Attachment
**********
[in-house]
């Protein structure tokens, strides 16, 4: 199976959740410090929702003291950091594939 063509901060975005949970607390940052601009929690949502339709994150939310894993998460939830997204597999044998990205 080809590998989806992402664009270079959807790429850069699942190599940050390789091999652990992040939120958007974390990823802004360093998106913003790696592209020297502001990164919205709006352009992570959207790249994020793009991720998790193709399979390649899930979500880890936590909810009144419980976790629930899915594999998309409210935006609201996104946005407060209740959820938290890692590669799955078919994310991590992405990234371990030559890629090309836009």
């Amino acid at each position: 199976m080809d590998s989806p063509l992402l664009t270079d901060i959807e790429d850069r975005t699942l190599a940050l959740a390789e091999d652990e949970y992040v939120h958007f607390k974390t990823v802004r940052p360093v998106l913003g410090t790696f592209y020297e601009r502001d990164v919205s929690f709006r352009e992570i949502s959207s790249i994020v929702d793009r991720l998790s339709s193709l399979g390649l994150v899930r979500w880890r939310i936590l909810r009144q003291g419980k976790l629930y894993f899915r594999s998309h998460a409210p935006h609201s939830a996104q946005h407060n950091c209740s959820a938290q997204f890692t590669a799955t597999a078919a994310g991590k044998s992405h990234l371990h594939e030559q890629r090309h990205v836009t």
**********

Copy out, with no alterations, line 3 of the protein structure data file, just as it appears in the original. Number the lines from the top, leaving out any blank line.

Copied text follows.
């Amino acid at each position: 199976m080809d590998s989806p063509l992402l664009t270079d901060i959807e790429d850069r975005t699942l190599a940050l959740a390789e091999d652990e949970y992040v939120h958007f607390k974390t990823v802004r940052p360093v998106l913003g410090t790696f592209y020297e601009r502001d990164v919205s929690f709006r352009e992570i949502s959207s790249i994020v929702d793009r991720l998790s339709s193709l399979g390649l994150v899930r979500w880890r939310i936590l909810r009144q003291g419980k976790l629930y894993f899915r594999s998309h998460a409210p935006h609201s939830a996104q946005h407060n950091c209740s959820a938290q997204f890692t590669a799955t597999a078919a994310g991590k044998s992405h990234l371990h594939e030559q890629r090309h990205v836009t």